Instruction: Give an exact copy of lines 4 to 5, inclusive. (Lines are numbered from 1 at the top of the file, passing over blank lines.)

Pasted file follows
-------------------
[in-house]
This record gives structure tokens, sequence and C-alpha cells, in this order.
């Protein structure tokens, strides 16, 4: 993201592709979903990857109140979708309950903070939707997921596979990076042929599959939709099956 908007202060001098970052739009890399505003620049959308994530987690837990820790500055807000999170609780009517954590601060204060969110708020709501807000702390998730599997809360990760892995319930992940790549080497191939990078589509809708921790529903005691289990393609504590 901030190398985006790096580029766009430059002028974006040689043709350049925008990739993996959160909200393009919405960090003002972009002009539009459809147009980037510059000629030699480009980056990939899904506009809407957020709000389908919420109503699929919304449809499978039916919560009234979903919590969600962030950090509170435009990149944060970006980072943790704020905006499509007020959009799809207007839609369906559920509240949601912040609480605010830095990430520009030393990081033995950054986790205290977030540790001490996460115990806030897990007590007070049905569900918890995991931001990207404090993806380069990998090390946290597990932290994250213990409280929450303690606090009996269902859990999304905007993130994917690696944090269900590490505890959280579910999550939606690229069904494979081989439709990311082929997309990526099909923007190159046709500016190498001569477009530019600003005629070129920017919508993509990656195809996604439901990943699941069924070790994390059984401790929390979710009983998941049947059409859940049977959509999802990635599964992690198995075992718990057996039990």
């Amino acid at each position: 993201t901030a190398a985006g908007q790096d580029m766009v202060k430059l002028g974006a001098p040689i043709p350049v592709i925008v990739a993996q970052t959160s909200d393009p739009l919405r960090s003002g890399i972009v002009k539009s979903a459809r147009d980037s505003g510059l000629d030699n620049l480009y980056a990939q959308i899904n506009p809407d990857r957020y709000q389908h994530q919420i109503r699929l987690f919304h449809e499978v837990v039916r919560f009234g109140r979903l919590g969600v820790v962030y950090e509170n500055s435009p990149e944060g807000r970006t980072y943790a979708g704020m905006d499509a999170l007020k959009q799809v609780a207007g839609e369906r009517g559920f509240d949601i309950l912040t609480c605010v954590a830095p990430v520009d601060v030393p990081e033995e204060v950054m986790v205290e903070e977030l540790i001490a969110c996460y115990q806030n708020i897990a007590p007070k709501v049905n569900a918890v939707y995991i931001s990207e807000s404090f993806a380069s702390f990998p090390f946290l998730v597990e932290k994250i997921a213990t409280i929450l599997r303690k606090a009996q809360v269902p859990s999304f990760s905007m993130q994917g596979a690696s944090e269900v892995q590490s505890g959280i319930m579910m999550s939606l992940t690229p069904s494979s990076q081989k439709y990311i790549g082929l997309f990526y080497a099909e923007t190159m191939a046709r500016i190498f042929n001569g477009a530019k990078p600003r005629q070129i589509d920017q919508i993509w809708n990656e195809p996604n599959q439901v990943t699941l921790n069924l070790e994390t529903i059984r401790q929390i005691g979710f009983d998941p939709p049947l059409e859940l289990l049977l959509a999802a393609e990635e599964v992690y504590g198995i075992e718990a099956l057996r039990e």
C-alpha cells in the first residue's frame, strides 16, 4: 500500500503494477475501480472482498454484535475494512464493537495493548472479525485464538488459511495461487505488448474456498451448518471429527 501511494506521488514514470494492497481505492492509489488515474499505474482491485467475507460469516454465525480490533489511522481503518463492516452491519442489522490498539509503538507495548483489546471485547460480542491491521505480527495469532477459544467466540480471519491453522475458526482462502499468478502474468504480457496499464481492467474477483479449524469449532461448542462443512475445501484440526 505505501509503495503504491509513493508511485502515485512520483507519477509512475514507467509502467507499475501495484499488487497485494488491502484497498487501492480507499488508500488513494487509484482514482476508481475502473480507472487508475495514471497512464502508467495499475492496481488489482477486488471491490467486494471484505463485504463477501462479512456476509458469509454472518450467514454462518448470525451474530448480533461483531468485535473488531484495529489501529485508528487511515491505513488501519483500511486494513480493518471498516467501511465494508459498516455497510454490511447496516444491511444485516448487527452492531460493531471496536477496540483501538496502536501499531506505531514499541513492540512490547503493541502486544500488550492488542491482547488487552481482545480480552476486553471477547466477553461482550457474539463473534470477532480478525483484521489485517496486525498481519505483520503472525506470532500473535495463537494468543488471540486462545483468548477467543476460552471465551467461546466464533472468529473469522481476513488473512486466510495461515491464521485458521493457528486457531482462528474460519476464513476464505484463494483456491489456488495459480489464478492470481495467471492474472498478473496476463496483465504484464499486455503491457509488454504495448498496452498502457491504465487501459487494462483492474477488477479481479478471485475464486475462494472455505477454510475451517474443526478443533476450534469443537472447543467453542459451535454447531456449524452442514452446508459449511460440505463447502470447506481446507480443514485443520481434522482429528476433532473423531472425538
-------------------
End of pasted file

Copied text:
């Amino acid at each position: 993201t901030a190398a985006g908007q790096d580029m766009v202060k430059l002028g974006a001098p040689i043709p350049v592709i925008v990739a993996q970052t959160s909200d393009p739009l919405r960090s003002g890399i972009v002009k539009s979903a459809r147009d980037s505003g510059l000629d030699n620049l480009y980056a990939q959308i899904n506009p809407d990857r957020y709000q389908h994530q919420i109503r699929l987690f919304h449809e499978v837990v039916r919560f009234g109140r979903l919590g969600v820790v962030y950090e509170n500055s435009p990149e944060g807000r970006t980072y943790a979708g704020m905006d499509a999170l007020k959009q799809v609780a207007g839609e369906r009517g559920f509240d949601i309950l912040t609480c605010v954590a830095p990430v520009d601060v030393p990081e033995e204060v950054m986790v205290e903070e977030l540790i001490a969110c996460y115990q806030n708020i897990a007590p007070k709501v049905n569900a918890v939707y995991i931001s990207e807000s404090f993806a380069s702390f990998p090390f946290l998730v597990e932290k994250i997921a213990t409280i929450l599997r303690k606090a009996q809360v269902p859990s999304f990760s905007m993130q994917g596979a690696s944090e269900v892995q590490s505890g959280i319930m579910m999550s939606l992940t690229p069904s494979s990076q081989k439709y990311i790549g082929l997309f990526y080497a099909e923007t190159m191939a046709r500016i190498f042929n001569g477009a530019k990078p600003r005629q070129i589509d920017q919508i993509w809708n990656e195809p996604n599959q439901v990943t699941l921790n069924l070790e994390t529903i059984r401790q929390i005691g979710f009983d998941p939709p049947l059409e859940l289990l049977l959509a999802a393609e990635e599964v992690y504590g198995i075992e718990a099956l057996r039990e």
C-alpha cells in the first residue's frame, strides 16, 4: 500500500503494477475501480472482498454484535475494512464493537495493548472479525485464538488459511495461487505488448474456498451448518471429527 501511494506521488514514470494492497481505492492509489488515474499505474482491485467475507460469516454465525480490533489511522481503518463492516452491519442489522490498539509503538507495548483489546471485547460480542491491521505480527495469532477459544467466540480471519491453522475458526482462502499468478502474468504480457496499464481492467474477483479449524469449532461448542462443512475445501484440526 505505501509503495503504491509513493508511485502515485512520483507519477509512475514507467509502467507499475501495484499488487497485494488491502484497498487501492480507499488508500488513494487509484482514482476508481475502473480507472487508475495514471497512464502508467495499475492496481488489482477486488471491490467486494471484505463485504463477501462479512456476509458469509454472518450467514454462518448470525451474530448480533461483531468485535473488531484495529489501529485508528487511515491505513488501519483500511486494513480493518471498516467501511465494508459498516455497510454490511447496516444491511444485516448487527452492531460493531471496536477496540483501538496502536501499531506505531514499541513492540512490547503493541502486544500488550492488542491482547488487552481482545480480552476486553471477547466477553461482550457474539463473534470477532480478525483484521489485517496486525498481519505483520503472525506470532500473535495463537494468543488471540486462545483468548477467543476460552471465551467461546466464533472468529473469522481476513488473512486466510495461515491464521485458521493457528486457531482462528474460519476464513476464505484463494483456491489456488495459480489464478492470481495467471492474472498478473496476463496483465504484464499486455503491457509488454504495448498496452498502457491504465487501459487494462483492474477488477479481479478471485475464486475462494472455505477454510475451517474443526478443533476450534469443537472447543467453542459451535454447531456449524452442514452446508459449511460440505463447502470447506481446507480443514485443520481434522482429528476433532473423531472425538